My parents’ generation often say that winter is the best season to consume raw fish and rainy days are the time to avoid them. In Korea, sashimi generally refers to raw fish fillets prepared on the spot by butchering the live fish. When I was in Canada, the word sashimi also meant raw fish–only they were butchered at the sea and frozen solid until they make their way to professional kitchens of North America. I noticed that recently there are some restaurants in Toronto that serve Korean-style sashimi, or Whal-uh-whae (활어회) by keeping live fish in a tank before orders come in and filleting begin.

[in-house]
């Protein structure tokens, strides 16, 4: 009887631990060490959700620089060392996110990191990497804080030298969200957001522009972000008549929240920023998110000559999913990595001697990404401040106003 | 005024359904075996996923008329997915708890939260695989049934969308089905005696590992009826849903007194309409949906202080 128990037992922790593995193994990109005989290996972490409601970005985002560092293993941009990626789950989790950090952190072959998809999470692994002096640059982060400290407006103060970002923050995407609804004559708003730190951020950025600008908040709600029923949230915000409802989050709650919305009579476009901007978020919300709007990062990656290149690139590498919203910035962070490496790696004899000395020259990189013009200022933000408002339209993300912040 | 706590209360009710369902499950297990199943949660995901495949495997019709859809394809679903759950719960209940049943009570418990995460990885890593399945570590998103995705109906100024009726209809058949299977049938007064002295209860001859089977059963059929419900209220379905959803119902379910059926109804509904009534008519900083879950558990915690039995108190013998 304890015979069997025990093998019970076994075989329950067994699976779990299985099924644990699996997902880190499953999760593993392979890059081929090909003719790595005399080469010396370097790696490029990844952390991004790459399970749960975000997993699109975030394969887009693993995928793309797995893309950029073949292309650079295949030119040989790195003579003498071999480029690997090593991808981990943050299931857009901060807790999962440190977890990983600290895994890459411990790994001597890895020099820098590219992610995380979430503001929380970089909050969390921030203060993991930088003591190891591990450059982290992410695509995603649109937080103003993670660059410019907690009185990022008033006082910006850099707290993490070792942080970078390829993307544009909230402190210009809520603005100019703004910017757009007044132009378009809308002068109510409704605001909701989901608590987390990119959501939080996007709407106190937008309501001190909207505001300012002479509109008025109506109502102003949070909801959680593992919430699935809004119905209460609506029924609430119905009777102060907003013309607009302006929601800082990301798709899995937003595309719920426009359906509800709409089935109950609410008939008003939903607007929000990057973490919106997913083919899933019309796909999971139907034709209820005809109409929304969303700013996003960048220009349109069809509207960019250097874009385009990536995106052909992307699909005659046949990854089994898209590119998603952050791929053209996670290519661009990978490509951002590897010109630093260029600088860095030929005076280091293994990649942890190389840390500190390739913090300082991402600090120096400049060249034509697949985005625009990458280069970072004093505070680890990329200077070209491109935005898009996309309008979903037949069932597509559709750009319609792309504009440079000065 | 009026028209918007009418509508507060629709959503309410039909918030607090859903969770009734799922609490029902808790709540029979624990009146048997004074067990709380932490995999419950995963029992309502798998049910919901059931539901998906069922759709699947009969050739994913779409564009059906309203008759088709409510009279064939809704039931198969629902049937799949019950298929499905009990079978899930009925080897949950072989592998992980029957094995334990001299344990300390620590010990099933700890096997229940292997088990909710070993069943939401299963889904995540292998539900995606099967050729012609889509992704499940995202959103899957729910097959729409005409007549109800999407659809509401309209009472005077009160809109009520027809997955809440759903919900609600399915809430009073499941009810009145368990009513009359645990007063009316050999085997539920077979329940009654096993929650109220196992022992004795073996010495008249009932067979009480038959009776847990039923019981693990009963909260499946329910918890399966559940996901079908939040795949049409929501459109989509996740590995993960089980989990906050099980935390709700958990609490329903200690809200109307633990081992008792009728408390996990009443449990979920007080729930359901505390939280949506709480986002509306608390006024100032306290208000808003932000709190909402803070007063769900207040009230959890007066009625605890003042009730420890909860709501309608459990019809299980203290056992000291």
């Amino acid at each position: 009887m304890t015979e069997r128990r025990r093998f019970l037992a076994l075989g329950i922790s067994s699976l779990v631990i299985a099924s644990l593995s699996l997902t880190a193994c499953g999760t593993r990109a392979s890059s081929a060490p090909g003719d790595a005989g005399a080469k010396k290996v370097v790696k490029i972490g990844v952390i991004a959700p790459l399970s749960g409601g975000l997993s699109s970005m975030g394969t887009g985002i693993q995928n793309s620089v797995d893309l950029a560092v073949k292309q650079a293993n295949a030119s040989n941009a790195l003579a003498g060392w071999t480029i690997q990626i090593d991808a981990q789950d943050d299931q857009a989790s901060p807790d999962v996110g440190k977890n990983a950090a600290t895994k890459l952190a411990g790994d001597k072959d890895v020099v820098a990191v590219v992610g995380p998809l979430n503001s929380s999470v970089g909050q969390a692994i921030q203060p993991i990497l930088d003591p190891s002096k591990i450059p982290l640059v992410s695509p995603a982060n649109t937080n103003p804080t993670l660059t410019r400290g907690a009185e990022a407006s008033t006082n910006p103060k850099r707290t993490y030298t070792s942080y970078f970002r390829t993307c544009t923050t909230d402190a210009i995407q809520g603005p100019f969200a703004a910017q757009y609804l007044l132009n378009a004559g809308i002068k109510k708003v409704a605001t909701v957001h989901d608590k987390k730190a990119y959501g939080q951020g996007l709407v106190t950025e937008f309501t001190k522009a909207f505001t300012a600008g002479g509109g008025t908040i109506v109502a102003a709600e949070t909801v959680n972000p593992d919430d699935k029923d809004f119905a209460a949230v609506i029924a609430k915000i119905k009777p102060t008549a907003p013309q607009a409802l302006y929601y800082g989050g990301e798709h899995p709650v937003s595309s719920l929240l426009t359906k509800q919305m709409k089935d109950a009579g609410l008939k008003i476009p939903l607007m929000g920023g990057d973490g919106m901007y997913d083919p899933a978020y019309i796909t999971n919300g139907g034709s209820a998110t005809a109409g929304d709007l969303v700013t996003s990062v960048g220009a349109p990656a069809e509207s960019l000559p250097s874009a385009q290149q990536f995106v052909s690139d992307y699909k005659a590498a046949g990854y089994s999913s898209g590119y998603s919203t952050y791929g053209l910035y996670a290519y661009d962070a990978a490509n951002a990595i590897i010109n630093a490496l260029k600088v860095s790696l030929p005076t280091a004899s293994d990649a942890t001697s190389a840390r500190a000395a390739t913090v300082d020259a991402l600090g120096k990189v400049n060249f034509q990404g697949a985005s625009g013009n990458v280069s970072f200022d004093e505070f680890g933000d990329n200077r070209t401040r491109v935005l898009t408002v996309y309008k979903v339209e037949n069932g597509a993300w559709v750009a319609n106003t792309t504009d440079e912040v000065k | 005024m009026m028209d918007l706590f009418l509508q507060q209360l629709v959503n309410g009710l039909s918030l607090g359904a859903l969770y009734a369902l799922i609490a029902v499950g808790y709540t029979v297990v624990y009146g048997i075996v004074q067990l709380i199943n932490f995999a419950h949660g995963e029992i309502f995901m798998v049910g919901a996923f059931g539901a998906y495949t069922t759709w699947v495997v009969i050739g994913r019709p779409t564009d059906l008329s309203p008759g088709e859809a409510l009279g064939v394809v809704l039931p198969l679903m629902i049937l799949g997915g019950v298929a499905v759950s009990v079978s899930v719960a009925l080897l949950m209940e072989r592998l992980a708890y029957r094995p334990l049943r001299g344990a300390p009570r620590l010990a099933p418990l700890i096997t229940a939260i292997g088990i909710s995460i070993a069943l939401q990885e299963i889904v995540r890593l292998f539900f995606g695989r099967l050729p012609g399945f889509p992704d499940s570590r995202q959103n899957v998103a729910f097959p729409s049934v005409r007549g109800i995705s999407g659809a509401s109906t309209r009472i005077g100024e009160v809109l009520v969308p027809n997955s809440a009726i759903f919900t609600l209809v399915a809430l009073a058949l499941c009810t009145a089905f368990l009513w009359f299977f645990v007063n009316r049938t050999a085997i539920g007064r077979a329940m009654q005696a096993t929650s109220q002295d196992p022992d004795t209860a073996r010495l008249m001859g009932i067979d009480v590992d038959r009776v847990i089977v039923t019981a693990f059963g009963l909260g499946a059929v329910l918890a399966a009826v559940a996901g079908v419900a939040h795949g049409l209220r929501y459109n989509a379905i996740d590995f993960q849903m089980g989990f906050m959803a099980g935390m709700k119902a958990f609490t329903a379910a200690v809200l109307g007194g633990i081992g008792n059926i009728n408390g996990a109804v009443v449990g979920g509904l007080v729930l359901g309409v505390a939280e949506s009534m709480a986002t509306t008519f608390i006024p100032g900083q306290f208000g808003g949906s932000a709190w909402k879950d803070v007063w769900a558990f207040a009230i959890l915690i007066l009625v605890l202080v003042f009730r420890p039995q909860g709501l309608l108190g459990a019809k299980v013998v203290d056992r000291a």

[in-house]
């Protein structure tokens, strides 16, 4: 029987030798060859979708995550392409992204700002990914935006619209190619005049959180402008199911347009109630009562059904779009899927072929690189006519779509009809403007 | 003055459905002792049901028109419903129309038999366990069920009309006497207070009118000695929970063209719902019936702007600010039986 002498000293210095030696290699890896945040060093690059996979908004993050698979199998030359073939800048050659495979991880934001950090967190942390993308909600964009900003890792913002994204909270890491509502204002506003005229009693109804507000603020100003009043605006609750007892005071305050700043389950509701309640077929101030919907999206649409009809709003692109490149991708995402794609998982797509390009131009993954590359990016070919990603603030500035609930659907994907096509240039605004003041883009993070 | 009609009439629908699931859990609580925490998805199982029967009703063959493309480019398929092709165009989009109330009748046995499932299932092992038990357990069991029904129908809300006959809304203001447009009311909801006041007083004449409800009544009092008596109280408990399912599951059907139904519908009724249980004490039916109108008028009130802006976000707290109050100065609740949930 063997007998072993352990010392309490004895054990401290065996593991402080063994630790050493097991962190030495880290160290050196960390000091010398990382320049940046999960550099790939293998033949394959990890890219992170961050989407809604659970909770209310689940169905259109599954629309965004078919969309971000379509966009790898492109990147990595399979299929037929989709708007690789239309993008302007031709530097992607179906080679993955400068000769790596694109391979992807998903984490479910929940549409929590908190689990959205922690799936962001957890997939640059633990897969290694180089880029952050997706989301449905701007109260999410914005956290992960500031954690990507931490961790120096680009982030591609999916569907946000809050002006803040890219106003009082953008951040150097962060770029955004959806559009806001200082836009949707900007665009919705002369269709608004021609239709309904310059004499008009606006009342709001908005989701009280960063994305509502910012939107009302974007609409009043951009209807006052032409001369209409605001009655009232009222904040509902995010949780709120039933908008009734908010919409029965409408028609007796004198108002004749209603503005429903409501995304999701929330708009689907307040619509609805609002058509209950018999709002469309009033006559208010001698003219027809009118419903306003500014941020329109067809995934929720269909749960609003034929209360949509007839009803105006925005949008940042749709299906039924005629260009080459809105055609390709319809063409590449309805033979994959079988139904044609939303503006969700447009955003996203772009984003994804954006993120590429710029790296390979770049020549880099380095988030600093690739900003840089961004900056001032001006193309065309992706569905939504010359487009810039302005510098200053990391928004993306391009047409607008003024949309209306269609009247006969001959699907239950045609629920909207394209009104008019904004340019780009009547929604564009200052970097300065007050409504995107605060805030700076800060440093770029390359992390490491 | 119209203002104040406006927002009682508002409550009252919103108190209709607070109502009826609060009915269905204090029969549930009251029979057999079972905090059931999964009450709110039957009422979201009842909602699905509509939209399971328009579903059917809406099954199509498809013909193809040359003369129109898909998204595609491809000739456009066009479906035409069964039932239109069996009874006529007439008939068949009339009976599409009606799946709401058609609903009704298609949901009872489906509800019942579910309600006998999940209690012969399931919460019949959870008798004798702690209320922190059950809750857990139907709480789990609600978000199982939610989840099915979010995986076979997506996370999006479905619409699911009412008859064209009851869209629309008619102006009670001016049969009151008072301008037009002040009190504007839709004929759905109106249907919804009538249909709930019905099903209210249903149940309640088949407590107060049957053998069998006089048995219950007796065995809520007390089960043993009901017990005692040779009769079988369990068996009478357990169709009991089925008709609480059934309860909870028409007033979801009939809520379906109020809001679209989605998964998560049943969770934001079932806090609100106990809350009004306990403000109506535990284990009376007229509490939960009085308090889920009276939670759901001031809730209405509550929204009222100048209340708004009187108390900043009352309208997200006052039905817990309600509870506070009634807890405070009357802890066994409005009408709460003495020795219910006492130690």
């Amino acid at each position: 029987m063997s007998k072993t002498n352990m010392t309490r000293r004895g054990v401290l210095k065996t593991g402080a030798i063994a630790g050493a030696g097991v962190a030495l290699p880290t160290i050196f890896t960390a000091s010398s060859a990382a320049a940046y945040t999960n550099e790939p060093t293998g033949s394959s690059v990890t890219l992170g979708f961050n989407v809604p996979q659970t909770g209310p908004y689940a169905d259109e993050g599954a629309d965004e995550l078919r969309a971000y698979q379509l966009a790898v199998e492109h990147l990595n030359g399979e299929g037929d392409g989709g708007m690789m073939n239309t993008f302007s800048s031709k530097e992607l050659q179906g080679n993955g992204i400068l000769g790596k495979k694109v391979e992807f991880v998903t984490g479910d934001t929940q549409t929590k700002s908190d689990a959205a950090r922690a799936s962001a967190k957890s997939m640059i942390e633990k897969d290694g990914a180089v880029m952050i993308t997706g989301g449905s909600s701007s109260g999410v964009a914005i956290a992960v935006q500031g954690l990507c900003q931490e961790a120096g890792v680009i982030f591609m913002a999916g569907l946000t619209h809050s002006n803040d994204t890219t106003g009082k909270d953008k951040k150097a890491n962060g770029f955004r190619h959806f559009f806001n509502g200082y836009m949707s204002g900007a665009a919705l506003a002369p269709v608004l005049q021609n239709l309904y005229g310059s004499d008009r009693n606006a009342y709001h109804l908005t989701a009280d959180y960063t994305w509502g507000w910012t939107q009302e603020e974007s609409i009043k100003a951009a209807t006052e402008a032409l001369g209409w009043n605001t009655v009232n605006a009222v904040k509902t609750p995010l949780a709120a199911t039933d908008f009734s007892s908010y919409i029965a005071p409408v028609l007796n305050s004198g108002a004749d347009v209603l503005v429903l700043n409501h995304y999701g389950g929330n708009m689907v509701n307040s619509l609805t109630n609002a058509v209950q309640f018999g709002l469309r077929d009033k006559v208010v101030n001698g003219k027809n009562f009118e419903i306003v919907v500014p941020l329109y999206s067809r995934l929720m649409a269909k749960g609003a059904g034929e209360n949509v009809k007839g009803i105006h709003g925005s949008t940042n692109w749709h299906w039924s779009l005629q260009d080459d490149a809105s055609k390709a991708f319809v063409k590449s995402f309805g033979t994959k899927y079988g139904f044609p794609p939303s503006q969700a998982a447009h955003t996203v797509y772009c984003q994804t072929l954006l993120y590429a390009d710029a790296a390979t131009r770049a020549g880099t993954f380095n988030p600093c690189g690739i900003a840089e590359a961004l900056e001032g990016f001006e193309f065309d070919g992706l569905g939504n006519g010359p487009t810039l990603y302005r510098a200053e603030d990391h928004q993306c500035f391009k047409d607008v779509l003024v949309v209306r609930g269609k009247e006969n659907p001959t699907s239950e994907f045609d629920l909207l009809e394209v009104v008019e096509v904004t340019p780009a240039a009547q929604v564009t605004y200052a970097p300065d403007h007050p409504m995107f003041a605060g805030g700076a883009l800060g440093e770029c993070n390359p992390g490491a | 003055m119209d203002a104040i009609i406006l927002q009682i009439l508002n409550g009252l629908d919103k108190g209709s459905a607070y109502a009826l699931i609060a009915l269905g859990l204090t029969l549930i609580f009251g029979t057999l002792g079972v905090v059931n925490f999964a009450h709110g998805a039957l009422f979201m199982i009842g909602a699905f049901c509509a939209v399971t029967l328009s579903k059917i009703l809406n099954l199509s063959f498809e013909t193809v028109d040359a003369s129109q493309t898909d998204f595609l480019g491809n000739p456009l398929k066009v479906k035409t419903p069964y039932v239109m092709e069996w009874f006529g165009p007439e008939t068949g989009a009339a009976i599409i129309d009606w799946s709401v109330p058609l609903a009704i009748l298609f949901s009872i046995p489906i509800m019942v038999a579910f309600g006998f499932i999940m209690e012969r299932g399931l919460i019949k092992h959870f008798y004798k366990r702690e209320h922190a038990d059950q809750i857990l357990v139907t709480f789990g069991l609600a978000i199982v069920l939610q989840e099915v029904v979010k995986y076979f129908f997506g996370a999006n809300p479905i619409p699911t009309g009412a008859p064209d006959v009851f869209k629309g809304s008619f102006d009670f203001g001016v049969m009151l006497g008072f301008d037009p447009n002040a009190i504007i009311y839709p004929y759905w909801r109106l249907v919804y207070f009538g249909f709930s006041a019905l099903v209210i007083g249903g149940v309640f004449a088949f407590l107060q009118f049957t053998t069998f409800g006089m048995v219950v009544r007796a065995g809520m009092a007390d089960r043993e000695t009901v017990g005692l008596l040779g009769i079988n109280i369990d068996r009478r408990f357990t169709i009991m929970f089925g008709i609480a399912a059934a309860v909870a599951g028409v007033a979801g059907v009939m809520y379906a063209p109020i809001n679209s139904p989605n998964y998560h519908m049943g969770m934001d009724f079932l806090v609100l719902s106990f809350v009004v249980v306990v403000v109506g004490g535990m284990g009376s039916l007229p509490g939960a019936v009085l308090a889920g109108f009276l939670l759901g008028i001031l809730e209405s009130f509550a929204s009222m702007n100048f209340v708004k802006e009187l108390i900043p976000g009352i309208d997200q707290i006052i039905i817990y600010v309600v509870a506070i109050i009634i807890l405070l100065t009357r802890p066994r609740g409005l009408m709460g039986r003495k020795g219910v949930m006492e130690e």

I enjoy both kinds of sashimi. In my opinion they are incomparable. They are different in preparation, taste, and texture. Some fish like salmon must be frozen and reach certain temperature to eliminate any possibility of parasitic infection. Some clear-fleshed fish are safe (or so we belive) to consume fresh. In Korea, most popular and commonly served live fish are probably Kwang-eo (광어: sole) and Woo-ruk (우럭: rockfish).
For a taste of fresh Korean-style sashimi, my family heads to a neighborhood place specialized in so-called Makhwae.